heavy water

Mark W. Trumbore Trumborm at dc37a.nci.nih.gov
Fri Apr 14 08:21:11 EST 1995


In article <Pine.A32.3.91.950412215501.32024A-100000 at umabnet.ab.umd.edu>,
Leslie Gartner <lgartner at umabnet.ab.umd.edu> wrote:

> On 10 Apr 1995, wendy wolk wrote:
> 
> > Can anyone tell me the chemical formula for heavy water and in what dosage
> > is it harmful. Also what are the symptoms of someone who has ingested too
> > much.
>  Wendy,
> 
D2O does behave differently than water in many systems.  These effects are
the result of the difference in mass between hydrogen and deuterium.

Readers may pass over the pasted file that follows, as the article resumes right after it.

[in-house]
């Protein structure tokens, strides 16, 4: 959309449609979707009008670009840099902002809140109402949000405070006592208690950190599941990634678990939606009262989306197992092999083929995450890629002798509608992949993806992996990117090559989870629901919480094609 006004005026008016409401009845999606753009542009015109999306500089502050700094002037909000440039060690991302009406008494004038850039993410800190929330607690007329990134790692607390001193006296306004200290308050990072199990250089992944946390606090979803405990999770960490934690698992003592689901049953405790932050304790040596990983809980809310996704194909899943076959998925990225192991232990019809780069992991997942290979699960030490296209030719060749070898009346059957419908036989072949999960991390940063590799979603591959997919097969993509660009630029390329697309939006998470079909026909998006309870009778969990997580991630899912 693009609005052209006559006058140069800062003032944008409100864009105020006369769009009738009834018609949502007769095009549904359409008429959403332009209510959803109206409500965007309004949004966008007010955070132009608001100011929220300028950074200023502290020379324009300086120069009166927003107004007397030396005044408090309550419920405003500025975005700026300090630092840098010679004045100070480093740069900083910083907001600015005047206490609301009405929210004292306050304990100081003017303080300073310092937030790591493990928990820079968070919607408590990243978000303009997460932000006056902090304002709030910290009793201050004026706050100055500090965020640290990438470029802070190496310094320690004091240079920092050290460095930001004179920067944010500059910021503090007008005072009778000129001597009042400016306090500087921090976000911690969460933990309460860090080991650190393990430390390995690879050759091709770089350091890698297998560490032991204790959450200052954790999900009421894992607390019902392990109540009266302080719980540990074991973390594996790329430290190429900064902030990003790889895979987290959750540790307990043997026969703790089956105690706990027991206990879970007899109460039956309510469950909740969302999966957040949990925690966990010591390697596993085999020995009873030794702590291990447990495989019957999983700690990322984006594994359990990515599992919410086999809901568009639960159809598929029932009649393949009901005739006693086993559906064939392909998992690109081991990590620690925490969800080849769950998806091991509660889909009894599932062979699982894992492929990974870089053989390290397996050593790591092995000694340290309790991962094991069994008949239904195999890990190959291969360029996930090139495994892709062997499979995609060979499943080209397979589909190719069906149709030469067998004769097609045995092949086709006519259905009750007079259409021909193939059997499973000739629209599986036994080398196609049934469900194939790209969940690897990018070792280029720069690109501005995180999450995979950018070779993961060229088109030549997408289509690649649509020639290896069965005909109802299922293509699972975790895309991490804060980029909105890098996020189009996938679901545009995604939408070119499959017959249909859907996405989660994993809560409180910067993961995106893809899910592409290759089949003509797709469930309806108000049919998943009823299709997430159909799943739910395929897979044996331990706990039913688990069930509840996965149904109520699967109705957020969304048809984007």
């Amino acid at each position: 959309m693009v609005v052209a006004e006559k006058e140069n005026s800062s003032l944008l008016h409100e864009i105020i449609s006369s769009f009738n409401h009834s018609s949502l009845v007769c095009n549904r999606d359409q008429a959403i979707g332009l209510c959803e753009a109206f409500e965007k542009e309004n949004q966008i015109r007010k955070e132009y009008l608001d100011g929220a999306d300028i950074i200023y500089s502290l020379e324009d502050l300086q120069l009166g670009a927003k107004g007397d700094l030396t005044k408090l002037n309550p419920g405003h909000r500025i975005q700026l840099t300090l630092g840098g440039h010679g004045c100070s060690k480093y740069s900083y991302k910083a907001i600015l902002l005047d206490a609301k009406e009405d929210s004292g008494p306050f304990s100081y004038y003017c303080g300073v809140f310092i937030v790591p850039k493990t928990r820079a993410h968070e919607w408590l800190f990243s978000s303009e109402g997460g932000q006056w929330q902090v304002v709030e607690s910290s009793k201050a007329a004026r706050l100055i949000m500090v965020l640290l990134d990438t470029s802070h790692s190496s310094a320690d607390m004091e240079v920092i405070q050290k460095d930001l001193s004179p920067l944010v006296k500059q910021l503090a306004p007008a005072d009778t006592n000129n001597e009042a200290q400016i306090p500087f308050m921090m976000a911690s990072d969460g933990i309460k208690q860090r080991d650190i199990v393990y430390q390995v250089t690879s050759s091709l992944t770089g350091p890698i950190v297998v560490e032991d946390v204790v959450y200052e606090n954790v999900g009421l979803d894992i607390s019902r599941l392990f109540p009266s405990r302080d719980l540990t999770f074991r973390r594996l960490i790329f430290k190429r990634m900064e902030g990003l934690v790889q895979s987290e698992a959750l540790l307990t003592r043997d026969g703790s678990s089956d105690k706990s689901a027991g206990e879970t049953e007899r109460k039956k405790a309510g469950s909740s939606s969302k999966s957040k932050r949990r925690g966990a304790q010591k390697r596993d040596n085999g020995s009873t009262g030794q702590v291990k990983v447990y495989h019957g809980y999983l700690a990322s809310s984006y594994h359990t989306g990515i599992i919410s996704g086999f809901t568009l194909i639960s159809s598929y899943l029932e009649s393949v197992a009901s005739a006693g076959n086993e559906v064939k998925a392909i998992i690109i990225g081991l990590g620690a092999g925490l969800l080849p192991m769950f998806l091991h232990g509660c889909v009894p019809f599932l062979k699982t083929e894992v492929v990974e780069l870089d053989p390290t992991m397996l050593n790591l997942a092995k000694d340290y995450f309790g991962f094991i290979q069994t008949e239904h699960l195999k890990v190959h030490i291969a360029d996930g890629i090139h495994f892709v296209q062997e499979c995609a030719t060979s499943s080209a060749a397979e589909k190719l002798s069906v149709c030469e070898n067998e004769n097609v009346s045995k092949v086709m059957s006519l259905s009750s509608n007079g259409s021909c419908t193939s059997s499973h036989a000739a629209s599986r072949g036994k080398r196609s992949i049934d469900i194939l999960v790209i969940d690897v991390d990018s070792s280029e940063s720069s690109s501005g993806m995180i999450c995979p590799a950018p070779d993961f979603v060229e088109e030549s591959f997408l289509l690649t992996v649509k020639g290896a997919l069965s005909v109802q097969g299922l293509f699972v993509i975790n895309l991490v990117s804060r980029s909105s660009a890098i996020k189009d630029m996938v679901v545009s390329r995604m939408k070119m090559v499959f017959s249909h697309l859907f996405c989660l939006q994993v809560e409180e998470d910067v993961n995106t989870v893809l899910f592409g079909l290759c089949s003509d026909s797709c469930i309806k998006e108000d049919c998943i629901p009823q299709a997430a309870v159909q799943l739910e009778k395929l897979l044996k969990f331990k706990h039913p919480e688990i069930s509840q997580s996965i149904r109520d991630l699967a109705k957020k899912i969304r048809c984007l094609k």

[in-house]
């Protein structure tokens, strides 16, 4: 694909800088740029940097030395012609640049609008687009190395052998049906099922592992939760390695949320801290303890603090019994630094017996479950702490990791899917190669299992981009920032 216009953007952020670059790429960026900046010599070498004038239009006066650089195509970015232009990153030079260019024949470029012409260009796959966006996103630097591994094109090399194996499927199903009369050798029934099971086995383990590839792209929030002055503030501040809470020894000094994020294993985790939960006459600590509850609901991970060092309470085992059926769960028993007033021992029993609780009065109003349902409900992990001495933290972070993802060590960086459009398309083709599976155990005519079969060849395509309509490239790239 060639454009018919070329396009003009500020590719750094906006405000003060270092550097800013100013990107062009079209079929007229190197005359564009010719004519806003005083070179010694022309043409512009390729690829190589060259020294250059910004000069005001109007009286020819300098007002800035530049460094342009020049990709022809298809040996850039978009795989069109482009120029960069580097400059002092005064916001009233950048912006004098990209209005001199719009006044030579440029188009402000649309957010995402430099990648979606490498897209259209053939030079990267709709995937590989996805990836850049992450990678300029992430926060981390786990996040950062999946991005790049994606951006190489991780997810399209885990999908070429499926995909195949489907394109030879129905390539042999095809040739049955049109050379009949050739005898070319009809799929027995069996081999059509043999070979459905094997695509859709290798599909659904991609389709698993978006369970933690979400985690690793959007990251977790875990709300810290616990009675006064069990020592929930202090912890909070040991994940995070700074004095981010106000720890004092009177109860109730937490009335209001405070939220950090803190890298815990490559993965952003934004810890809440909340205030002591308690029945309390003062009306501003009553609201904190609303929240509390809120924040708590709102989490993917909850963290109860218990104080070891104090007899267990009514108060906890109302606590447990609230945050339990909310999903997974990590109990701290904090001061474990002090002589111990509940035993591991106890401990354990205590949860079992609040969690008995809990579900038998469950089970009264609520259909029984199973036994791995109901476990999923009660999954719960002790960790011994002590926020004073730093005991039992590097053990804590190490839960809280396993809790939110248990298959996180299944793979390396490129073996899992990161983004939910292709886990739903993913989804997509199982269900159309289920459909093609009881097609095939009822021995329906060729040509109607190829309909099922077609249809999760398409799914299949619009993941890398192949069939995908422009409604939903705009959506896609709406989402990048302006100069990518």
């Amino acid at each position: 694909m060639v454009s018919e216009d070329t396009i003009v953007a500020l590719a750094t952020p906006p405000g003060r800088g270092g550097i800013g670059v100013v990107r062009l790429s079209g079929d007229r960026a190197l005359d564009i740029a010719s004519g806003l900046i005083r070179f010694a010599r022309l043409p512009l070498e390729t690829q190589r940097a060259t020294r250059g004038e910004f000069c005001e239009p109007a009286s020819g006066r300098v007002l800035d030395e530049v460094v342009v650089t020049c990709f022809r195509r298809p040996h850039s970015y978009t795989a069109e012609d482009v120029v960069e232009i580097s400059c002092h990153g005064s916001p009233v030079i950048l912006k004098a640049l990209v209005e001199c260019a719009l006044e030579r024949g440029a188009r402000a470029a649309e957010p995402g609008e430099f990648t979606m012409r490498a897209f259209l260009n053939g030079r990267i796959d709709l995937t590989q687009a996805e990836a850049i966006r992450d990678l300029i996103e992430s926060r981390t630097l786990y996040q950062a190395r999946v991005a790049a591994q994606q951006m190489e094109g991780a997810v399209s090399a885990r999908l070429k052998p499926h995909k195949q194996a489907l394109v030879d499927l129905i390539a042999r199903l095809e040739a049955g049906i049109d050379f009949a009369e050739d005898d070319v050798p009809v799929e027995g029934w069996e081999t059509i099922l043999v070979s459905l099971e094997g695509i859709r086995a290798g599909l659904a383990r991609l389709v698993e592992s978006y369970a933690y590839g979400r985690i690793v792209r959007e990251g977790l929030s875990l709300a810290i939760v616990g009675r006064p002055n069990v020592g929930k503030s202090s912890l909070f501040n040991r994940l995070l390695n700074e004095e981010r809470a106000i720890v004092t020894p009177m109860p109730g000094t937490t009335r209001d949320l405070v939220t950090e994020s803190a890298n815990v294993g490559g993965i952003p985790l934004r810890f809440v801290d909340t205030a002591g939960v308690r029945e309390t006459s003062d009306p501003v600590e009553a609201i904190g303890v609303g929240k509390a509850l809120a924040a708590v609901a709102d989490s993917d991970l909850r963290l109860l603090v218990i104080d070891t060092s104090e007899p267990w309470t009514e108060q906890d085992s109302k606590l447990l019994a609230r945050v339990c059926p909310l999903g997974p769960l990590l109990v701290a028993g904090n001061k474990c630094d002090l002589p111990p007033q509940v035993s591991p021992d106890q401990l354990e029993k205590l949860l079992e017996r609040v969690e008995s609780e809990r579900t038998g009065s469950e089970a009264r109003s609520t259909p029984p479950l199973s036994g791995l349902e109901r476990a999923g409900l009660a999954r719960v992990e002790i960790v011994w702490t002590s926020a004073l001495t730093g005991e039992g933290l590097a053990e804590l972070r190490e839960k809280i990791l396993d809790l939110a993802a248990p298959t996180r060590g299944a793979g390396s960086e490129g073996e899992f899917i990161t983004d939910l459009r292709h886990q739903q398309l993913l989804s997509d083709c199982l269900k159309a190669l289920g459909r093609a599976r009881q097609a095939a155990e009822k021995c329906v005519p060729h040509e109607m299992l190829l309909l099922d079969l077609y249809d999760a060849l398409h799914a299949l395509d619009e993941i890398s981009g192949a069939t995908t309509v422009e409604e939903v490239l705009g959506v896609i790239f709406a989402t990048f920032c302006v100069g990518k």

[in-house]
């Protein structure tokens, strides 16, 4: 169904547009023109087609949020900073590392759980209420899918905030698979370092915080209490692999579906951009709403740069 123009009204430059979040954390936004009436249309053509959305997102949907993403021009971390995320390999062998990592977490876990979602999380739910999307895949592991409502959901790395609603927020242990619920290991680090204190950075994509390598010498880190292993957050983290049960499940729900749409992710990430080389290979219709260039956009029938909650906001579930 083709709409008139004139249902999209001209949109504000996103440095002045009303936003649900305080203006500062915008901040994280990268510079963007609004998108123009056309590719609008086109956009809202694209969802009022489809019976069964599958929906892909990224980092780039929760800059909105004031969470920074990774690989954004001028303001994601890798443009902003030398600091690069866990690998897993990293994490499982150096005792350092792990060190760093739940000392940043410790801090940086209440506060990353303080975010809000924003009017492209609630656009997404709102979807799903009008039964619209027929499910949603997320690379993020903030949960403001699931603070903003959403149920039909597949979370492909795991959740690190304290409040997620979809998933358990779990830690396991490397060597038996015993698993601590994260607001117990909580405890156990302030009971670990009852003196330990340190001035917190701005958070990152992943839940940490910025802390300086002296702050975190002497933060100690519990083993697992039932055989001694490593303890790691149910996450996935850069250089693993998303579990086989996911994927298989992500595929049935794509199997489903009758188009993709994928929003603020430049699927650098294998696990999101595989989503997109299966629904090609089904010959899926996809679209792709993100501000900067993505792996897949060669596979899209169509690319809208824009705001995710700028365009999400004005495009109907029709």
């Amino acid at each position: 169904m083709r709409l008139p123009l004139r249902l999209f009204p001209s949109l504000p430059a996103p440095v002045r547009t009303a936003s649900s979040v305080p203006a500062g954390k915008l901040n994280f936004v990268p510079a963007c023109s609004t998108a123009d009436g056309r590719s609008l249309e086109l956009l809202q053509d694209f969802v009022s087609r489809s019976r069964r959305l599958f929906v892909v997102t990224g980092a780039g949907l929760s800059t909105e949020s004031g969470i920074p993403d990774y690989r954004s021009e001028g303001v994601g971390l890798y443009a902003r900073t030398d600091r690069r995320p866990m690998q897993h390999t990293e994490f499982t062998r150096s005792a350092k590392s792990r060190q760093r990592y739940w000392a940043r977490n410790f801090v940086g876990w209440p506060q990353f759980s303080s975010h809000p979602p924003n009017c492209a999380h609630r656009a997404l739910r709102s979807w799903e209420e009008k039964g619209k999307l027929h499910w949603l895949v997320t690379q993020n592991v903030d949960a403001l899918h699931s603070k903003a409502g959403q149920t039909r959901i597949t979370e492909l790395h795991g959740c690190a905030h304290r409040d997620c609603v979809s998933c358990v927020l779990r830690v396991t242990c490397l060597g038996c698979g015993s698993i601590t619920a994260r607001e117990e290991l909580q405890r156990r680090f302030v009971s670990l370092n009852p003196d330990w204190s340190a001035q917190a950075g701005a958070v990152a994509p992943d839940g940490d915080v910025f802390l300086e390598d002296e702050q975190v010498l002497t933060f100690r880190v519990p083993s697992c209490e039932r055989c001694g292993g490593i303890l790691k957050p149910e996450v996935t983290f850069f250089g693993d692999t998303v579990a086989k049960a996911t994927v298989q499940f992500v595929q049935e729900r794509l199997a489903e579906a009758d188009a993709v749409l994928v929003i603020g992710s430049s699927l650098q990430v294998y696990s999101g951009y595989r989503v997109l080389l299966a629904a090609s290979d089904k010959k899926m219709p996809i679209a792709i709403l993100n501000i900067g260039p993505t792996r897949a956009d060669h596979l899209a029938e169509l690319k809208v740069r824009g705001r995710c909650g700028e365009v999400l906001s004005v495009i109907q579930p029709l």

Heavy water is more dense and has different hydrogen bond strengths. 
While these differences are subtle they can and do effect cellular
processes.  It is possible to "perdeuterate" a rabbit for instance by
feeding it D2O as its water source.  It takes a long time and the rabbit
is rather sick.  Even with this the absolute amount of deuterium
incorporated is only between 50 and 75%.  Any more than this and the
rabbit dies.  
Mark Trumbore

-- 
Mark W. Trumbore
National Institutes of Health
National Cancer Institute
Building 37, Room B109
Bethesda, MD 20892
Phone: (301)496-6682
Fax:   (301)402-0213
Email: Trumborm at dc37a.nci.nih.gov



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